Frank Ocean’s 2016 release review

  After a four year wait, Frank Ocean decided to release a new and groundbreaking series of albums. The Rolling Stone stated that, “Ocean is a craftsman, and craftsmanship requires patience.” The singer, songwriter and rapper  has left his fans scrambling for new music ever since his last album, “Channel Orange”. “Channel Orange” was released in 2012 and featured many of his most well known tracks, including “Thinkin Bout You” and “Super Rich Kids”.

    To begin his new artistic breakthrough in the pop psychedelic genre, he released “Endless”, a visual album, on August 19 via Apple Music. The visual album was composed of 45 minutes worth of 12 songs, interludes, and video clips that included him in the studio. On top of that, the clips seemed to preview the rest of his work that would be released not too long afterwards.  “Endless” fulfilled aesthetically pleasing clips just as well as it went on to be the first representation of his new work as an artist. It seemed to be just the beginning of four years worth of work towards his unique releases that had yet to come, almost proving that the process was fittingly endless.

    The day after the release of “Endless”, Frank Ocean set up stands in New York, L.A., London, and Chicago for a magazine titled, “Boys Don’t Cry”. The magazine contained poems, short stories, fashion photos, interviews with other R&B artists, and a physical copy of his album titled “Blonde”.

    “Blonde” captured Frank Ocean’s long walk through a lonely career after dropping off the face of the earth. It was unlike any other album dropped by him in past years. Each song was very atmospheric and filled with incomplete thoughts, almost like he was in a daze. Despite harsh criticism towards his sudden change in music, it came together as a more meaningful album.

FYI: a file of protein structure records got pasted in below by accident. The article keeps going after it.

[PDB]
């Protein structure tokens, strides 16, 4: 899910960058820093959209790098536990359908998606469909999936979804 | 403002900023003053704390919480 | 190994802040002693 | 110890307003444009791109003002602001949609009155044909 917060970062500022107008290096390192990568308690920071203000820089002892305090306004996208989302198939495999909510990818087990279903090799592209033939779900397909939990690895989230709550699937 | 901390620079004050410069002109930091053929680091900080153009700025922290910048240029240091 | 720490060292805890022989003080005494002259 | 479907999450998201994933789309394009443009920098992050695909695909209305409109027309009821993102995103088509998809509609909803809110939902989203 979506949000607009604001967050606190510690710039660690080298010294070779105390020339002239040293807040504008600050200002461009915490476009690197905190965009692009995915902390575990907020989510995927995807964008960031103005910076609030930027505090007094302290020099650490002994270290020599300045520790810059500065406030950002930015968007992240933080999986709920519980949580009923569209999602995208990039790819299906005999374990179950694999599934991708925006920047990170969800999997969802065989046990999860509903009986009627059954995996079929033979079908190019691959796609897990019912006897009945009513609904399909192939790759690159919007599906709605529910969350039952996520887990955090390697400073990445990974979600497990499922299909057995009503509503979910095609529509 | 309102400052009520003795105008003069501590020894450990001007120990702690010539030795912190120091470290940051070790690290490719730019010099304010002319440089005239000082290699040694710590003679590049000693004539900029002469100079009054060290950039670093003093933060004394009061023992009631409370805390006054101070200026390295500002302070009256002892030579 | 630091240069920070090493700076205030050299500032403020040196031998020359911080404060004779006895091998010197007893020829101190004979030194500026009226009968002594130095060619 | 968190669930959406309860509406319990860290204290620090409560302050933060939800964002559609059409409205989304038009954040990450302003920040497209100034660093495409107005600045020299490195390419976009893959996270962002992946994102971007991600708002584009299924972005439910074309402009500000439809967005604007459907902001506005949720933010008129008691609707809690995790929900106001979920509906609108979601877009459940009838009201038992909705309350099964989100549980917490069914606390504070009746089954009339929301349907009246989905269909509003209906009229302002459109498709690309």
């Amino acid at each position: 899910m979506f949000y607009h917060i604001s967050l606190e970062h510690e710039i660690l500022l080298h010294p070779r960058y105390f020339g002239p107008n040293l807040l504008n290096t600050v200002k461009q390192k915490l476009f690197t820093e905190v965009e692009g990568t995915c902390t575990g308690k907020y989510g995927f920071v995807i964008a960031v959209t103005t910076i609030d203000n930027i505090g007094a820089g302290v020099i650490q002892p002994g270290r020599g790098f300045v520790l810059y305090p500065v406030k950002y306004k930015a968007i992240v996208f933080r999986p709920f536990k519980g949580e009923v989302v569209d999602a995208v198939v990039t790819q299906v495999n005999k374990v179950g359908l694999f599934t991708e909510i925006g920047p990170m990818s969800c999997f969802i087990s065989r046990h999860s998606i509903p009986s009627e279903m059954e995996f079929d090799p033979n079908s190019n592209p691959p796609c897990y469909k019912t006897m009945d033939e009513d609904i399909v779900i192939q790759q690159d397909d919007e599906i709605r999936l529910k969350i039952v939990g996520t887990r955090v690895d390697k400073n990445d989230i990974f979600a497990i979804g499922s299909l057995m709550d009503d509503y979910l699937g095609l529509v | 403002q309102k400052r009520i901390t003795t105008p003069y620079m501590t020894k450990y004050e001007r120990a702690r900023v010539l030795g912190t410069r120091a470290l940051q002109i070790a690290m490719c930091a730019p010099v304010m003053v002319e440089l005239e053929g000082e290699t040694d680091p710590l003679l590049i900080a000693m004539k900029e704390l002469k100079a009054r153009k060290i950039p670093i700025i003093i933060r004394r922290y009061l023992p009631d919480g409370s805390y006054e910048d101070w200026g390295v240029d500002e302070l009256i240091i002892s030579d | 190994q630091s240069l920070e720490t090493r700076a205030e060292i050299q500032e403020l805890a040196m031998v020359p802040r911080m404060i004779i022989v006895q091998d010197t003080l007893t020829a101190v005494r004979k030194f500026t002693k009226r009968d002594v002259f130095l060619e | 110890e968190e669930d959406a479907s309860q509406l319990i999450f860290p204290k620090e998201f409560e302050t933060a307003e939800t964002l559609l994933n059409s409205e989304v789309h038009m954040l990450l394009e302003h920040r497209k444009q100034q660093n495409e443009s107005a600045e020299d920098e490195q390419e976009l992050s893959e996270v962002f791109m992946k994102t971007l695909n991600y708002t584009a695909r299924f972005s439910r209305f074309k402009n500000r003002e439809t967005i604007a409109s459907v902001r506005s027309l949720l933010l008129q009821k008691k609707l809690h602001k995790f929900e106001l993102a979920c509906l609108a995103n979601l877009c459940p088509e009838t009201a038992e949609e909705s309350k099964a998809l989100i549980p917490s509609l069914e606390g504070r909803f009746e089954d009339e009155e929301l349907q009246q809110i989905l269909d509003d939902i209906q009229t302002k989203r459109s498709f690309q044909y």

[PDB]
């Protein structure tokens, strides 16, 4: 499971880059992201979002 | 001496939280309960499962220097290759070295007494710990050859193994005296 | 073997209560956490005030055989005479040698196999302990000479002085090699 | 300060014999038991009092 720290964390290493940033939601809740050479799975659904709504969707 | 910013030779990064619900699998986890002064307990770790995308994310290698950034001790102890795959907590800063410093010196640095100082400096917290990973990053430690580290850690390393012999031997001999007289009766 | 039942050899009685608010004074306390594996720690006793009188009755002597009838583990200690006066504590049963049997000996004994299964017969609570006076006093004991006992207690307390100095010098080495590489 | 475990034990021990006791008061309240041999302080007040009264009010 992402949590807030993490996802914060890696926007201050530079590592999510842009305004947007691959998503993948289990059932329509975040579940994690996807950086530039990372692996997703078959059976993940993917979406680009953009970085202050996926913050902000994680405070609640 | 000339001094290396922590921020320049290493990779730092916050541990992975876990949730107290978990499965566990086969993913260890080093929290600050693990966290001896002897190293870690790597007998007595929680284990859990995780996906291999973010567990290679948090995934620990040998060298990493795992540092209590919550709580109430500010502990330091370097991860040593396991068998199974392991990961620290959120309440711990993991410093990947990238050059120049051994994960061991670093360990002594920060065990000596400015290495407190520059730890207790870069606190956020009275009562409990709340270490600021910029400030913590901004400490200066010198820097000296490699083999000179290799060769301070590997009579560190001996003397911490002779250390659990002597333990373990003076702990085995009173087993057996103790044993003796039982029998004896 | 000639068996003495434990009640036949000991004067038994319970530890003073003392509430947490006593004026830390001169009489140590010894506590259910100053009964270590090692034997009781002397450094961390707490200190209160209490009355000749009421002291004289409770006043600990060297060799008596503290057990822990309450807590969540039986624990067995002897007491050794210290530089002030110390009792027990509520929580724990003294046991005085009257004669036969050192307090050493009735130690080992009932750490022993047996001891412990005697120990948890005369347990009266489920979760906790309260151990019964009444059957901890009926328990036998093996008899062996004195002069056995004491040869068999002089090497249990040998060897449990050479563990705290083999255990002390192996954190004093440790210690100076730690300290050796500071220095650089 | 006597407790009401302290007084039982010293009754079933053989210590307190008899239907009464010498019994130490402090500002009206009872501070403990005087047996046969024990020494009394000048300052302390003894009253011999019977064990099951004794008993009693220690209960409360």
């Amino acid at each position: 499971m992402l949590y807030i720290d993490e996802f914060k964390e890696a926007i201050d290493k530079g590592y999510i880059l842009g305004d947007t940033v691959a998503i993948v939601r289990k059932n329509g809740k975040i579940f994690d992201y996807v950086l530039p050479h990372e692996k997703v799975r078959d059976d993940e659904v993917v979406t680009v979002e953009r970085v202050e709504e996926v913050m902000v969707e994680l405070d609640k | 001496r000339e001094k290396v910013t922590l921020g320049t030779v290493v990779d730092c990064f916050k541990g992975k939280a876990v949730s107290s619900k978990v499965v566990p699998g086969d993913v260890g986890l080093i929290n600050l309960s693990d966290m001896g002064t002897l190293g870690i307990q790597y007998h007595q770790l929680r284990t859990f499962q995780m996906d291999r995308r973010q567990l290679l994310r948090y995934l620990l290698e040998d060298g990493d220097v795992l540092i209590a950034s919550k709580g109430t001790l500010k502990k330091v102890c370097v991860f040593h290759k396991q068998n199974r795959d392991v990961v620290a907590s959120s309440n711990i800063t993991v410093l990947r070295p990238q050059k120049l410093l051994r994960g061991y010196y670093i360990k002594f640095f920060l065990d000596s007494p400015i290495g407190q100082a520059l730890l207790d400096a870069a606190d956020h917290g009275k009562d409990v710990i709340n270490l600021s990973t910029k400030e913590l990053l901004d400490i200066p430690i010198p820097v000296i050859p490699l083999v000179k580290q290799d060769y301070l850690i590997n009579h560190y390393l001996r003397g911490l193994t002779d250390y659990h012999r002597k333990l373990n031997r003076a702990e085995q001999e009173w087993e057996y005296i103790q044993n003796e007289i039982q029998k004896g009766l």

In the first song, “Nikes”, he references the controversial topic of Trayvon Martin and moves on to talk about the lack of communication he has with his family. Frank Ocean is well known for his light touch on emotion and this song was a warm welcome home to the artist everyone was missing out on for so long.

     “I ain’t a kid no more, we’ll never be those kids again” are lyrics from the song “Ivy”, which looks deeper into growing up and reflecting on mistakes from the past. This is one of the only songs on the album that seemed to look back in time to points in his life that people may have overlooked due to his career being overshadowed by his talent and the media’s labels on his sexuality. It brought a deeper understanding towards the idea that even though he broke society’s view on a man’s sexuality, he still struggles with gaining the acceptance of the people closest to him.

    The interlude “Be Yourself”, introduced the act of being shunned for having bad habits. It’s a message from the mother of a childhood friend preaching about the influence of drugs and alcohol. “Don’t try to be like someone else, don’t try to act like someone else, be yourself. Be secure with yourself”, lyrics from the interlude. The woman repeats herself, as if she’s trying to send a clear message.

    After the interlude, the songs become more and more hazy. They go on to talk about his use of drugs and the night-life he lives being famous.  Although he talks a lot about social settings, he still seems to paint himself as an outsider. The entire album has a lot to do with his own solitude despite his fame and fortune. His song “Solo” touched base with forming self-love and debated the difference between being lonely versus being alone.

    The album as a whole takes his career down a completely different path. He has reintroduced the idea that he will never be predictable, nor will he conform with what people expect from an artist like himself.

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Full tracklist from Apple Music PhotoCo: Kenzie Ross

Kenzie Ross, Staff Reporter 

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